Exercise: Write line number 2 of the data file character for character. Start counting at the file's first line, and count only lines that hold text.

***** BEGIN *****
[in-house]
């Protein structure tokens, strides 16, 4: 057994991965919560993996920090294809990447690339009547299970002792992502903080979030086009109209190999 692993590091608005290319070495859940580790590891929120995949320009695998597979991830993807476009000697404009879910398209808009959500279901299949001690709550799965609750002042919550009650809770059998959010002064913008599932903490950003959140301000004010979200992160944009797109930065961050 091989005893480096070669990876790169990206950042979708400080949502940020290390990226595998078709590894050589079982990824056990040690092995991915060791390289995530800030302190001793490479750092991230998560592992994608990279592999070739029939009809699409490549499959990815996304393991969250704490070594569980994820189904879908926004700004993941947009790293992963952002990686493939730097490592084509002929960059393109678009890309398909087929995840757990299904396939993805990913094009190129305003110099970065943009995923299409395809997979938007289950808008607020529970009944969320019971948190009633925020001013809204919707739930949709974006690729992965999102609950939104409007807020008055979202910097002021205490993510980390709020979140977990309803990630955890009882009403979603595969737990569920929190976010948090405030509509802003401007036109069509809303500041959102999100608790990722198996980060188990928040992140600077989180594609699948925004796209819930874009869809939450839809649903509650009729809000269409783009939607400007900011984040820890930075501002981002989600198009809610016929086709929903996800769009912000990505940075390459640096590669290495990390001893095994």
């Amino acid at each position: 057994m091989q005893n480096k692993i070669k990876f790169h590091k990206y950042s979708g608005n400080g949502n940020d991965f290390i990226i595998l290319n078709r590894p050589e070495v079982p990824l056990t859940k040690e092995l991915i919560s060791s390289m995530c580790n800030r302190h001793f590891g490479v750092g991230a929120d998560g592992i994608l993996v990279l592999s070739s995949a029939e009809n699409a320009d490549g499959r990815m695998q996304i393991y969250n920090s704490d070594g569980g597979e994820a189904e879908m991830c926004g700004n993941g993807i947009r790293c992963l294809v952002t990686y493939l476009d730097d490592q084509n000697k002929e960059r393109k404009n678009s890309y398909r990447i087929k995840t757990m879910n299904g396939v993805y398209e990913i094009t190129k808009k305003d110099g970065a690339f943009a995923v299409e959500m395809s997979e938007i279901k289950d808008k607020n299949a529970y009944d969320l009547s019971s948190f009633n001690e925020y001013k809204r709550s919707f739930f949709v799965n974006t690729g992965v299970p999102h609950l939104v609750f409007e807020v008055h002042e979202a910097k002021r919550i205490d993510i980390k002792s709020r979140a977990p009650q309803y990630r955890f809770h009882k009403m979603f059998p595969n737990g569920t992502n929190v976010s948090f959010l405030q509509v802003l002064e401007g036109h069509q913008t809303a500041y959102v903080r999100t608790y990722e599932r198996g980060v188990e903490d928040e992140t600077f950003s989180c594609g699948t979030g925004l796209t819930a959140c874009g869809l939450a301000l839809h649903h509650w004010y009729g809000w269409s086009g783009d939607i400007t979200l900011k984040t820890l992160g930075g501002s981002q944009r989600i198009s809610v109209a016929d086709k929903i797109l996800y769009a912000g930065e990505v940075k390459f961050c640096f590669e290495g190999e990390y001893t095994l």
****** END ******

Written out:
């Protein structure tokens, strides 16, 4: 057994991965919560993996920090294809990447690339009547299970002792992502903080979030086009109209190999 692993590091608005290319070495859940580790590891929120995949320009695998597979991830993807476009000697404009879910398209808009959500279901299949001690709550799965609750002042919550009650809770059998959010002064913008599932903490950003959140301000004010979200992160944009797109930065961050 091989005893480096070669990876790169990206950042979708400080949502940020290390990226595998078709590894050589079982990824056990040690092995991915060791390289995530800030302190001793490479750092991230998560592992994608990279592999070739029939009809699409490549499959990815996304393991969250704490070594569980994820189904879908926004700004993941947009790293992963952002990686493939730097490592084509002929960059393109678009890309398909087929995840757990299904396939993805990913094009190129305003110099970065943009995923299409395809997979938007289950808008607020529970009944969320019971948190009633925020001013809204919707739930949709974006690729992965999102609950939104409007807020008055979202910097002021205490993510980390709020979140977990309803990630955890009882009403979603595969737990569920929190976010948090405030509509802003401007036109069509809303500041959102999100608790990722198996980060188990928040992140600077989180594609699948925004796209819930874009869809939450839809649903509650009729809000269409783009939607400007900011984040820890930075501002981002989600198009809610016929086709929903996800769009912000990505940075390459640096590669290495990390001893095994």